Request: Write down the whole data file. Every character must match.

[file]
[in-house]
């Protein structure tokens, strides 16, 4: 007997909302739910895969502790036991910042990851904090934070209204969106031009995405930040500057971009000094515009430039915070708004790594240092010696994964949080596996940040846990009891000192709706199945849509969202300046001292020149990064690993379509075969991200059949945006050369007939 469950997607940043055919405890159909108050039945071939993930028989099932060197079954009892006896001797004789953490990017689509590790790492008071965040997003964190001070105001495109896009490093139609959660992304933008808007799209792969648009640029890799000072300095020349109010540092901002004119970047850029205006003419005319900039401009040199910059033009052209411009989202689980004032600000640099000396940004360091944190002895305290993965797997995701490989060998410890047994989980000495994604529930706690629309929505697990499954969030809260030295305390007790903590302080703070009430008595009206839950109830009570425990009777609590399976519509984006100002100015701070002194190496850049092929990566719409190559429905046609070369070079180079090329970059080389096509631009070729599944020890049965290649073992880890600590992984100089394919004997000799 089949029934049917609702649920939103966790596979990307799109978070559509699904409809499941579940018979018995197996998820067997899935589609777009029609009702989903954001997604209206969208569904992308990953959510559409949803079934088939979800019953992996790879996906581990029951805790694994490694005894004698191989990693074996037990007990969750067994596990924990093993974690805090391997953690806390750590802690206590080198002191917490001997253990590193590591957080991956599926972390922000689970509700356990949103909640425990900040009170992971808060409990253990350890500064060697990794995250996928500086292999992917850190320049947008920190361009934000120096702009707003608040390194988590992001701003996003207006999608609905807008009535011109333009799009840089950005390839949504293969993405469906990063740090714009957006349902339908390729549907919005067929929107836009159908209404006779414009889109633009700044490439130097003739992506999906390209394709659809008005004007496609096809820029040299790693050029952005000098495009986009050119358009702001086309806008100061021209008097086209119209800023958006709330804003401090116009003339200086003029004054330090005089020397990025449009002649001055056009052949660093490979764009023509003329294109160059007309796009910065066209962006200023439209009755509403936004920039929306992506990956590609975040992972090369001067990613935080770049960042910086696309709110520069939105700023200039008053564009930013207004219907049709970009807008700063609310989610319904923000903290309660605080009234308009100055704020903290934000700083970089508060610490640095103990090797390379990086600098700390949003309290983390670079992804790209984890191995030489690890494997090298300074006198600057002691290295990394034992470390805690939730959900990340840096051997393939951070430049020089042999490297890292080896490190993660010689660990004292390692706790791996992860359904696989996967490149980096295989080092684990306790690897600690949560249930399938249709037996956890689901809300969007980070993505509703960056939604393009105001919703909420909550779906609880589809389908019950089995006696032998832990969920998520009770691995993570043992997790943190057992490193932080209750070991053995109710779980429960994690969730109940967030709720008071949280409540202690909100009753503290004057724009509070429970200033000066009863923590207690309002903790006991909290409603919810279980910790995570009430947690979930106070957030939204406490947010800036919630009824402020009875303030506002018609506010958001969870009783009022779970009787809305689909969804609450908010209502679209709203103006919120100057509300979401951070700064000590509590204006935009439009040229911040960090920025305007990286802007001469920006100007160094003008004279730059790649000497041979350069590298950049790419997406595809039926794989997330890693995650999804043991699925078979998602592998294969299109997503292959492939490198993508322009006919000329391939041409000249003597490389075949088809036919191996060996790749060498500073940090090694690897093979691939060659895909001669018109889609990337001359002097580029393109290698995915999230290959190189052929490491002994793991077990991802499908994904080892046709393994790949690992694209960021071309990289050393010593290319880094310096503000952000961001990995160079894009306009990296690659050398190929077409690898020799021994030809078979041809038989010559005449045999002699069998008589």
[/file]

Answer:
[in-house]
């Protein structure tokens, strides 16, 4: 007997909302739910895969502790036991910042990851904090934070209204969106031009995405930040500057971009000094515009430039915070708004790594240092010696994964949080596996940040846990009891000192709706199945849509969202300046001292020149990064690993379509075969991200059949945006050369007939 469950997607940043055919405890159909108050039945071939993930028989099932060197079954009892006896001797004789953490990017689509590790790492008071965040997003964190001070105001495109896009490093139609959660992304933008808007799209792969648009640029890799000072300095020349109010540092901002004119970047850029205006003419005319900039401009040199910059033009052209411009989202689980004032600000640099000396940004360091944190002895305290993965797997995701490989060998410890047994989980000495994604529930706690629309929505697990499954969030809260030295305390007790903590302080703070009430008595009206839950109830009570425990009777609590399976519509984006100002100015701070002194190496850049092929990566719409190559429905046609070369070079180079090329970059080389096509631009070729599944020890049965290649073992880890600590992984100089394919004997000799 089949029934049917609702649920939103966790596979990307799109978070559509699904409809499941579940018979018995197996998820067997899935589609777009029609009702989903954001997604209206969208569904992308990953959510559409949803079934088939979800019953992996790879996906581990029951805790694994490694005894004698191989990693074996037990007990969750067994596990924990093993974690805090391997953690806390750590802690206590080198002191917490001997253990590193590591957080991956599926972390922000689970509700356990949103909640425990900040009170992971808060409990253990350890500064060697990794995250996928500086292999992917850190320049947008920190361009934000120096702009707003608040390194988590992001701003996003207006999608609905807008009535011109333009799009840089950005390839949504293969993405469906990063740090714009957006349902339908390729549907919005067929929107836009159908209404006779414009889109633009700044490439130097003739992506999906390209394709659809008005004007496609096809820029040299790693050029952005000098495009986009050119358009702001086309806008100061021209008097086209119209800023958006709330804003401090116009003339200086003029004054330090005089020397990025449009002649001055056009052949660093490979764009023509003329294109160059007309796009910065066209962006200023439209009755509403936004920039929306992506990956590609975040992972090369001067990613935080770049960042910086696309709110520069939105700023200039008053564009930013207004219907049709970009807008700063609310989610319904923000903290309660605080009234308009100055704020903290934000700083970089508060610490640095103990090797390379990086600098700390949003309290983390670079992804790209984890191995030489690890494997090298300074006198600057002691290295990394034992470390805690939730959900990340840096051997393939951070430049020089042999490297890292080896490190993660010689660990004292390692706790791996992860359904696989996967490149980096295989080092684990306790690897600690949560249930399938249709037996956890689901809300969007980070993505509703960056939604393009105001919703909420909550779906609880589809389908019950089995006696032998832990969920998520009770691995993570043992997790943190057992490193932080209750070991053995109710779980429960994690969730109940967030709720008071949280409540202690909100009753503290004057724009509070429970200033000066009863923590207690309002903790006991909290409603919810279980910790995570009430947690979930106070957030939204406490947010800036919630009824402020009875303030506002018609506010958001969870009783009022779970009787809305689909969804609450908010209502679209709203103006919120100057509300979401951070700064000590509590204006935009439009040229911040960090920025305007990286802007001469920006100007160094003008004279730059790649000497041979350069590298950049790419997406595809039926794989997330890693995650999804043991699925078979998602592998294969299109997503292959492939490198993508322009006919000329391939041409000249003597490389075949088809036919191996060996790749060498500073940090090694690897093979691939060659895909001669018109889609990337001359002097580029393109290698995915999230290959190189052929490491002994793991077990991802499908994904080892046709393994790949690992694209960021071309990289050393010593290319880094310096503000952000961001990995160079894009306009990296690659050398190929077409690898020799021994030809078979041809038989010559005449045999002699069998008589």